Are you feeding stray cats?
Like many other animals, feral cats live outdoors. If you are feeding neighborhood cats, thanks for providing care to our feline neighbors. Trap-Neuter-Return or TNR is a program where cats are trapped, spayed or neutered, vaccinated against rabies, ear tipped for identification purposes and then returned to their original colony location where they are cared for by a colony manager.
Unmanaged and uncontrolled cat colonies can be nuisances to people living nearby. Spayed and neutered cats make better neighbors and will help reduce the cat overpopulation problem. The annoying cat mating behaviors such as yowling and fighting will decrease and there will be no more stray kittens.
Traditional methods of attempting to control feral cat populations simply do not work. Trapping, removing and euthanizing feral cats does not reduce the population in the community because it creates a “vacuum effect”. This simply means that if you remove cats from an area, other cats will eventually take their place.
The more cost effective and humane approach to feral cat management is Trap-Neuter-Return. TNR helps the community by stabilizing the population of the feral colony and, over time, reducing it.
We want to help the feral cats by:
- Providing low cost and sometimes free spaying and neutering for cats in permitted colonies.
- Vaccinating against rabies and other illnesses.
- Once trapped, sterilized and vaccinated, cats will be ear-tipped for identification purposes. By ear tipping we will easily identify a cat as being already sterilized and reduce stressful handling.
About Ear Tipping
- Ear tipping is approved by the American Veterinary Medical Association.
- Ear tipping is the easiest way to indentify a feral cat as being sterilized. If an ear tipped sterilized feral cat is caught during a “TNR catching”, the cat can immediately be released. If the cat is otherwise identified (such as a tattoo or microchip) the feral cat would be subjected to stressful handling which would also expose the Colony Manager to possible injury.
- Ear tipping is a medical surgical procedure done while the cat is under anesthesia.
- Ear tipping shows that a cat has been sterilized, vaccinated and is part of a managed feral colony.
- Ear tipping is considered essential by experienced feral cat advocates and is endorsed by all major humane groups
- This procedure is not equivalent to ear cropping for cosmetic fashion in dogs.
In 2011, Pueblo Animal Services supported a change to the Pueblo Municipal Code to allow for the feeding of feral cats, if a person is a permitted Feral Cat Colony Manager. We began permitting Feral Cat Colony Managers in September of 2011.
We have limited funding to help pay for spaying and neutering, vaccinations and ear tipping of colony cats. We continue to seek resources to expand this program. If you would like to donate or volunteer for this program, please call (719) 404-5415.
Common Questions about the TNR Program
How do I become a Permitted Feral Cat Colony Manager?
If you are already feeding feral cats, the first step is to complete and submit these forms.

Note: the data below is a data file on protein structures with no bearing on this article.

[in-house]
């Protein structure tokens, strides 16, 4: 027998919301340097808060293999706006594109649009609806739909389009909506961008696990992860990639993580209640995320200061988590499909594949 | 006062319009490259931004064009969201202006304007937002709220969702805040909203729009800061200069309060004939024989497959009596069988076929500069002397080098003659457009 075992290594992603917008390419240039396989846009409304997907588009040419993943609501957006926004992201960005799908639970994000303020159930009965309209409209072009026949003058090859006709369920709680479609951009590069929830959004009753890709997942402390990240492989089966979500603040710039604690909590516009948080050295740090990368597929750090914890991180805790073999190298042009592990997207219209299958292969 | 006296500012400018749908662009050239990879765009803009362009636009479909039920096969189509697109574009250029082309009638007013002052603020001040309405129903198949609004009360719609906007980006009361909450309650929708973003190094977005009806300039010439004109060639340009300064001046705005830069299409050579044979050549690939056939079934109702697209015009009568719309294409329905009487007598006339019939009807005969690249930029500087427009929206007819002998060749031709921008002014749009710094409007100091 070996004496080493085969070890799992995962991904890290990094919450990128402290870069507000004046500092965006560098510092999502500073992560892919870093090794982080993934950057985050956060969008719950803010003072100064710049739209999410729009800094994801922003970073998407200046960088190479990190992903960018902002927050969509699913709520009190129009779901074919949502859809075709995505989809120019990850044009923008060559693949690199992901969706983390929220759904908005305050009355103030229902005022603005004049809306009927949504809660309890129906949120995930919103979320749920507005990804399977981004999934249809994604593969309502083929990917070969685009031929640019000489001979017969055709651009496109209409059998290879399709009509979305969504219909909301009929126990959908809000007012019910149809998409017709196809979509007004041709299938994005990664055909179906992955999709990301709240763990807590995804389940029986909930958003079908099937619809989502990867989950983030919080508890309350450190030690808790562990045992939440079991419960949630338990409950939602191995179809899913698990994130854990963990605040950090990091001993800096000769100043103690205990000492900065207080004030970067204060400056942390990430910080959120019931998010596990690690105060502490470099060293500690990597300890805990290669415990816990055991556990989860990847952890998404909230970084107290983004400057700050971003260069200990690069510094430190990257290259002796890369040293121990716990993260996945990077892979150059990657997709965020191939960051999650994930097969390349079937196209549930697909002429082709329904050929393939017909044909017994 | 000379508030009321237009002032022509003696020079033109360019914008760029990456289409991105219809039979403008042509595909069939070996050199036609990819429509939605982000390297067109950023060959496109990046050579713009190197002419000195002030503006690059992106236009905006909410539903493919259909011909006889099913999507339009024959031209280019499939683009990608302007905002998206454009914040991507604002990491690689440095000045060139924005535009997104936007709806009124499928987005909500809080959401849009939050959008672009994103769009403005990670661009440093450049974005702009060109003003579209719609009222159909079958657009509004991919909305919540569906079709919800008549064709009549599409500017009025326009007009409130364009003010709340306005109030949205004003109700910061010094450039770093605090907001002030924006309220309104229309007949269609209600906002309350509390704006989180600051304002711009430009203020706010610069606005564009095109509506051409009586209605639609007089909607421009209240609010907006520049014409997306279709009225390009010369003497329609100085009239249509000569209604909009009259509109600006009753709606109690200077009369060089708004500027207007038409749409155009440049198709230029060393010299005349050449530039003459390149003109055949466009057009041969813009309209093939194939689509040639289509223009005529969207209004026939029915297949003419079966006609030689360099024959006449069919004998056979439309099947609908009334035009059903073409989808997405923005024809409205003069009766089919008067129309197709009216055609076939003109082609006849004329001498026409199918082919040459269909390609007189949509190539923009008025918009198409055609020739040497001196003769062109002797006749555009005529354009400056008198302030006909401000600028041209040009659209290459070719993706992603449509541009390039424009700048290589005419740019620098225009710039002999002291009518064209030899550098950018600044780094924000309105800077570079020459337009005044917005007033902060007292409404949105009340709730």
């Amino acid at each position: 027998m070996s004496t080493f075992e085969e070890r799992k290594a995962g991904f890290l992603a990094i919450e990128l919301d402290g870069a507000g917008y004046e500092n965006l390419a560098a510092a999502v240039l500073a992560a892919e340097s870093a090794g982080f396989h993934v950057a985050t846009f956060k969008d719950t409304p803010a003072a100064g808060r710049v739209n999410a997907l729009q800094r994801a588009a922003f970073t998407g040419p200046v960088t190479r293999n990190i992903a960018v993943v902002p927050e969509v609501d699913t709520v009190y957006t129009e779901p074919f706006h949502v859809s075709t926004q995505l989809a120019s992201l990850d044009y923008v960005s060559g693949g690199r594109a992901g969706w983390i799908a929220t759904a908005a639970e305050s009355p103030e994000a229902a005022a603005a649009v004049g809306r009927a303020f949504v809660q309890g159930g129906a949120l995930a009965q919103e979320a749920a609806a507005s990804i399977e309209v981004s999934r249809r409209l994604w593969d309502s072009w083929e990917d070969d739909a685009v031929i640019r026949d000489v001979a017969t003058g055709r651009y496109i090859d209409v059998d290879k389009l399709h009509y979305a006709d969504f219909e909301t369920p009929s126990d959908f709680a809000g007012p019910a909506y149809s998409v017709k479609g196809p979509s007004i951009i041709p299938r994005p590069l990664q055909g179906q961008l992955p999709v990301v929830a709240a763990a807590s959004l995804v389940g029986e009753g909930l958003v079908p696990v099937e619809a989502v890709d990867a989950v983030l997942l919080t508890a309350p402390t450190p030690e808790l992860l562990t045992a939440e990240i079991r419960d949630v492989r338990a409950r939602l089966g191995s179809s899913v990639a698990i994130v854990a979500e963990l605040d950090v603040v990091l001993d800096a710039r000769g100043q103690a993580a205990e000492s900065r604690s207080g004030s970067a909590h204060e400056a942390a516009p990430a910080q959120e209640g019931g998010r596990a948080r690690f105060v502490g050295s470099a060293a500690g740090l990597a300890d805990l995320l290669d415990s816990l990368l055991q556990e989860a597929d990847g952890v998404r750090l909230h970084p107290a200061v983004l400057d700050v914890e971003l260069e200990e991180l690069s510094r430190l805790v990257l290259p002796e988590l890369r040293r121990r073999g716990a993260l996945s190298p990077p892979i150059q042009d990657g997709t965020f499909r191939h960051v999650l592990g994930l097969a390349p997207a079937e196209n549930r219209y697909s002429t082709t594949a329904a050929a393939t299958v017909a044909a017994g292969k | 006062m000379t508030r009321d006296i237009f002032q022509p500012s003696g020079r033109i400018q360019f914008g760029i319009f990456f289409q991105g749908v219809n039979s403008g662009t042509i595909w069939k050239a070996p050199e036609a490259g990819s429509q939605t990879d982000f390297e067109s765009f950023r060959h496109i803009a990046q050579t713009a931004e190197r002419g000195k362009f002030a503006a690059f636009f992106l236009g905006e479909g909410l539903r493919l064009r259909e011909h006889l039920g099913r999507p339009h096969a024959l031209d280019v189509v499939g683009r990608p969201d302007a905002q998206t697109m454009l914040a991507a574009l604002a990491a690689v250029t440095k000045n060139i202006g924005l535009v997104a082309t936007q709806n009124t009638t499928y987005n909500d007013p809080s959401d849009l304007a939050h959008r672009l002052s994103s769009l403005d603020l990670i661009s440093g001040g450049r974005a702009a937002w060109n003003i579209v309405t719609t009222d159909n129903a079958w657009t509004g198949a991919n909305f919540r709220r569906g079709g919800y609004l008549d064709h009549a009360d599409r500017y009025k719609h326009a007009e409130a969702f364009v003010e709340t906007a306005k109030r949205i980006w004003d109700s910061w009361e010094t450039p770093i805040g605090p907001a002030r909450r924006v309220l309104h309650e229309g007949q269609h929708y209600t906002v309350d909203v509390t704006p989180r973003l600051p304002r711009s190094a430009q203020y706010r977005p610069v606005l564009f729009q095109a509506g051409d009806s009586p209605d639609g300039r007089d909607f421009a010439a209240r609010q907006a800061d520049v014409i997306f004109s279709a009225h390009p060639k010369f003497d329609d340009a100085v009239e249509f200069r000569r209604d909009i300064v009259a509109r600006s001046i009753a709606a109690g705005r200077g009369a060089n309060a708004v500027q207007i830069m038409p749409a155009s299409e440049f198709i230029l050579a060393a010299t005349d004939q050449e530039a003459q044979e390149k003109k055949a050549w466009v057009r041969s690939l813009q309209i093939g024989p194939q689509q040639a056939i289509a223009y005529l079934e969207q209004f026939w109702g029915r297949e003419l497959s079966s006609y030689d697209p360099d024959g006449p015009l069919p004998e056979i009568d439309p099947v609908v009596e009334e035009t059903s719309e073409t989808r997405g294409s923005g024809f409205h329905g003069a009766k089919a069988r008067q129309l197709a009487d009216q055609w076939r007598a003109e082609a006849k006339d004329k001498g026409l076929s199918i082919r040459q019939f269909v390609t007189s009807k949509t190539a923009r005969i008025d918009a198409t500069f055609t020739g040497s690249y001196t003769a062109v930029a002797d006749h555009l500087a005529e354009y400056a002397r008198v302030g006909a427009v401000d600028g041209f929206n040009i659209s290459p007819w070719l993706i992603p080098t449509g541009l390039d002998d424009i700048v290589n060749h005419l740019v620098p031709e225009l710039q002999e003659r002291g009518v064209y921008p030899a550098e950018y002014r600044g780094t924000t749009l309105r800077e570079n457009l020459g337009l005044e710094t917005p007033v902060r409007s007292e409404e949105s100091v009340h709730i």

The Colony Manager Agreement outlines expectations of care and responsibilities on the part of the Colony Manager and Pueblo Animal Services. If the application is approved, a site visit is scheduled to verify that landowner permission was obtained, there are dry shelters for the cats and that the location is appropriate for the program. If the site is approved, then the colony is permitted and arrangements for trapping, spay/neuter, and vaccination can proceed.
What is the purpose of the Colony Manager Agreement?
In order to define expectations and avoid possible conflict, a agreement between the Colony Manager and PAS is signed. This way both parties know what to expect and what their responsibilities are.
What are the benefits of working with PAS on the feral cat issue?
Permitted colonies are provided free or very low-cost (depending on funding) rabies vaccinations and sterilizations. Humane traps are loaned to permitted colony managers at no cost.
How does the colony manager maintain a colony and communicate with the Program Manager?
Colony Managers are required to file an annual report and keep an ongoing census of the colony. Contact PAS about any changes or events pertaining to the colony.
Does being a Colony Manager require public speaking?
No. Being a colony manager means sometimes speaking with a member of the public to answer questions about the benefits of the PAS TNR Program. It does not require Colony Managers to stand before crowds of people to make speeches. Colony Managers may be asked to provide support to other Colony Managers to assist with trapping or neighborhood issues.
What are the requirements and time commitments of a Colony Manager?
Colony Managers need to be at least 18 years old and willing to visit the colony once a day for feeding, watering, and colony maintenance. Colony Managers need to make arrangements to have the colony cared for in their absence. Colony Managers are responsible for trapping, transport to PAS for surgery and recovery, and release of colony members after surgery.
If you are interested in helping your neighborhood stray cats, call (719) 404-5417